Both leaders have said yes to all the weapons they have, and nodded in the direction of yet more. Both have spoken of “strengthening” their nuclear capabilities. Strengthen how much more to what end? Dire arithmetic abounds on how many times over each can destroy the world. Skip the count; once would be enough. [P37] JAPANESE TEXT VERSON PDF
By Rick Wayman*
SANTA BARBARA, CA, USA (IDN) - October 24-25, 2016, the Nuclear Age Peace Foundation brought together a small group of academics, activists and thought leaders to discuss how to shift the global discourse toward nuclear disarmament. The symposium, entitled “The Fierce Urgency of Nuclear Zero: Changing the Discourse,” discussed the current state of nuclear threats, geopolitical and psychological obstacles to nuclear zero, and the path forward.
The symposium’s final statement was delayed in order to incorporate the new political realities following the election of Donald Trump as President of the United States, which took place just two weeks after the symposium. [P36] JAPANESE TEXT VERSON PDF
By Ramesh Jaura and Katsuhiro Asagiri
BERLIN | TOKYO (IDN) - Japanese Buddhist philosopher and peace builder Daisaku Ikeda has urged the U.S. and Russian leaders to come together for a summit meeting as soon as possible to pledge a global drift toward nuclear disarmament. The two countries together hold more than 90% of the world’s nuclear arsenal.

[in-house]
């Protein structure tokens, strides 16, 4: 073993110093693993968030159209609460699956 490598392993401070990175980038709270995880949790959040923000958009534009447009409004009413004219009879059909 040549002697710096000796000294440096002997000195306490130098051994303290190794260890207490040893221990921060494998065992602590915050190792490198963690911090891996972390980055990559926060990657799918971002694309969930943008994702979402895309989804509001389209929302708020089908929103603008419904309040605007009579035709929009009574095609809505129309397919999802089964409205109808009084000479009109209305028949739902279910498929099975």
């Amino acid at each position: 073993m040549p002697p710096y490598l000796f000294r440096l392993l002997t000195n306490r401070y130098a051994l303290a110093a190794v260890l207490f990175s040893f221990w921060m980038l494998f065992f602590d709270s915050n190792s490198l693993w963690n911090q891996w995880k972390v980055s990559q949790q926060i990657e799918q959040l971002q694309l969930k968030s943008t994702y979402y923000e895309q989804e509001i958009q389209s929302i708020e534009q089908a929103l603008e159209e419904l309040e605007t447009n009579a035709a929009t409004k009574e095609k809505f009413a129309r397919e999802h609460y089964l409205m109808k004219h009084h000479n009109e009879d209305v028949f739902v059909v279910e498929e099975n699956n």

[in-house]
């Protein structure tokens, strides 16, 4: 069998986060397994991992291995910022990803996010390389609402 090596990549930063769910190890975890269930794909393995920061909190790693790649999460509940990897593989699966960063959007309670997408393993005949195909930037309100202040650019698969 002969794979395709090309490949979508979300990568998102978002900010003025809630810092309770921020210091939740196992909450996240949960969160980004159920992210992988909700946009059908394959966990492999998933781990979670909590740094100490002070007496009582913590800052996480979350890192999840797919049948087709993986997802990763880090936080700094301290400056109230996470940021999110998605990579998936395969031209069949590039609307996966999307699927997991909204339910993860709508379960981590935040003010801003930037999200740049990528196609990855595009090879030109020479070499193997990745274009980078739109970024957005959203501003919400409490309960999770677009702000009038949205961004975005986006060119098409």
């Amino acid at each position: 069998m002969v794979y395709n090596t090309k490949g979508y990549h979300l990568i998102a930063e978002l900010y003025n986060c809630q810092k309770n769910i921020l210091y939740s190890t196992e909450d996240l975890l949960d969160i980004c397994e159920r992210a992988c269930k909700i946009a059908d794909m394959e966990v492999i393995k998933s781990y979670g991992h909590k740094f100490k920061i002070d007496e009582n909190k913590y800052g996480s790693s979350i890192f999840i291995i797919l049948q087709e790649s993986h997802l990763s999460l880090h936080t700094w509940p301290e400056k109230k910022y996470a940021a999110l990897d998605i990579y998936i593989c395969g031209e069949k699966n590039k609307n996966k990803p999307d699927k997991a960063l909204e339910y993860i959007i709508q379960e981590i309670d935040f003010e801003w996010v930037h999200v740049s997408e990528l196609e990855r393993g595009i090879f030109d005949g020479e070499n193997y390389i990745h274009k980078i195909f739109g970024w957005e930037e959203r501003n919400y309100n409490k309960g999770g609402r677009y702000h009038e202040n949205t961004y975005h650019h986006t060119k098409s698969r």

The advice by Ikeda, who is the President of the Soka Gakkai International (SGI) Buddhist association, is contained in his 35th annual peace proposal titled “The Global Solidarity of Youth: Ushering in a New Era of Hope” issued on January 26, 2017. [P35] JAPANESE TEXT VERSON PDF
By Jaya Ramachandran
GENEVA (IDN) - Within less than four weeks of taking office, United Nations Secretary-General António Guterres has pledged to "actively pursue the abolition of all weapons of mass destruction and the strict regulation of conventional weapons", arguing that disarmament can play an important role in ending existing conflicts and preventing the outbreak of new.
“I am committed to achieving a world free of nuclear weapons,” Guterres declared in a video message to the Geneva-based Conference on Disarmament, which opened the first segment of its three-part 2017 session on January 23.